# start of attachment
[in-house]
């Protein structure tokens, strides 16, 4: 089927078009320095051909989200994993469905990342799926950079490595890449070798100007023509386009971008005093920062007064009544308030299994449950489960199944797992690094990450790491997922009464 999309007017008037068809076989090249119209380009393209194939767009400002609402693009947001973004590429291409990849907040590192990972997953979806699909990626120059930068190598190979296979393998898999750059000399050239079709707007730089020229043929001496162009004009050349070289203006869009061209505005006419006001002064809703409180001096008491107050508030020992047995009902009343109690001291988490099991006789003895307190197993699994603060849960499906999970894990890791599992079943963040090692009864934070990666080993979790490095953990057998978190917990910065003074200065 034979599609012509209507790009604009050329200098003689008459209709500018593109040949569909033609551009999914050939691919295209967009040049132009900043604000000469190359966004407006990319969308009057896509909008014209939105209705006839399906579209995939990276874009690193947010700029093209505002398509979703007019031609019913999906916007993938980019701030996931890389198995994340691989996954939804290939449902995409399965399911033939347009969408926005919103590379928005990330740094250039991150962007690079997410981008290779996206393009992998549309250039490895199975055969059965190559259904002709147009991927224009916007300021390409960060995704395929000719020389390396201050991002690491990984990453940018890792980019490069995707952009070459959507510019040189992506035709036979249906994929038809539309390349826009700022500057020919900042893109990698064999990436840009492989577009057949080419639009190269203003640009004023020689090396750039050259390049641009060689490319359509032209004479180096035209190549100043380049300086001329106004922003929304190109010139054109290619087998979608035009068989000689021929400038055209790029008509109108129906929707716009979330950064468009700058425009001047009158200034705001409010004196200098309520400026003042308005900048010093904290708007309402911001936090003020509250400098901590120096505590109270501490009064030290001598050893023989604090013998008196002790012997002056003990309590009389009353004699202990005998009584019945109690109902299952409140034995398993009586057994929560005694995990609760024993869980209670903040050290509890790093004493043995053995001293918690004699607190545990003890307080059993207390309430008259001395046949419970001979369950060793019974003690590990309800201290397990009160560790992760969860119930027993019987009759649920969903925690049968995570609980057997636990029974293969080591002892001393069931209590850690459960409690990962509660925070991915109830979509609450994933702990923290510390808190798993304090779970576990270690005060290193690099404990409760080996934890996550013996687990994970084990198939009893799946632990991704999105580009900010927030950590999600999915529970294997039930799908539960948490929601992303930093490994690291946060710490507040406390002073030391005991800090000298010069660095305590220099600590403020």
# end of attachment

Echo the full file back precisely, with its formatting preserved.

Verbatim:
[in-house]
């Protein structure tokens, strides 16, 4: 089927078009320095051909989200994993469905990342799926950079490595890449070798100007023509386009971008005093920062007064009544308030299994449950489960199944797992690094990450790491997922009464 999309007017008037068809076989090249119209380009393209194939767009400002609402693009947001973004590429291409990849907040590192990972997953979806699909990626120059930068190598190979296979393998898999750059000399050239079709707007730089020229043929001496162009004009050349070289203006869009061209505005006419006001002064809703409180001096008491107050508030020992047995009902009343109690001291988490099991006789003895307190197993699994603060849960499906999970894990890791599992079943963040090692009864934070990666080993979790490095953990057998978190917990910065003074200065 034979599609012509209507790009604009050329200098003689008459209709500018593109040949569909033609551009999914050939691919295209967009040049132009900043604000000469190359966004407006990319969308009057896509909008014209939105209705006839399906579209995939990276874009690193947010700029093209505002398509979703007019031609019913999906916007993938980019701030996931890389198995994340691989996954939804290939449902995409399965399911033939347009969408926005919103590379928005990330740094250039991150962007690079997410981008290779996206393009992998549309250039490895199975055969059965190559259904002709147009991927224009916007300021390409960060995704395929000719020389390396201050991002690491990984990453940018890792980019490069995707952009070459959507510019040189992506035709036979249906994929038809539309390349826009700022500057020919900042893109990698064999990436840009492989577009057949080419639009190269203003640009004023020689090396750039050259390049641009060689490319359509032209004479180096035209190549100043380049300086001329106004922003929304190109010139054109290619087998979608035009068989000689021929400038055209790029008509109108129906929707716009979330950064468009700058425009001047009158200034705001409010004196200098309520400026003042308005900048010093904290708007309402911001936090003020509250400098901590120096505590109270501490009064030290001598050893023989604090013998008196002790012997002056003990309590009389009353004699202990005998009584019945109690109902299952409140034995398993009586057994929560005694995990609760024993869980209670903040050290509890790093004493043995053995001293918690004699607190545990003890307080059993207390309430008259001395046949419970001979369950060793019974003690590990309800201290397990009160560790992760969860119930027993019987009759649920969903925690049968995570609980057997636990029974293969080591002892001393069931209590850690459960409690990962509660925070991915109830979509609450994933702990923290510390808190798993304090779970576990270690005060290193690099404990409760080996934890996550013996687990994970084990198939009893799946632990991704999105580009900010927030950590999600999915529970294997039930799908539960948490929601992303930093490994690291946060710490507040406390002073030391005991800090000298010069660095305590220099600590403020």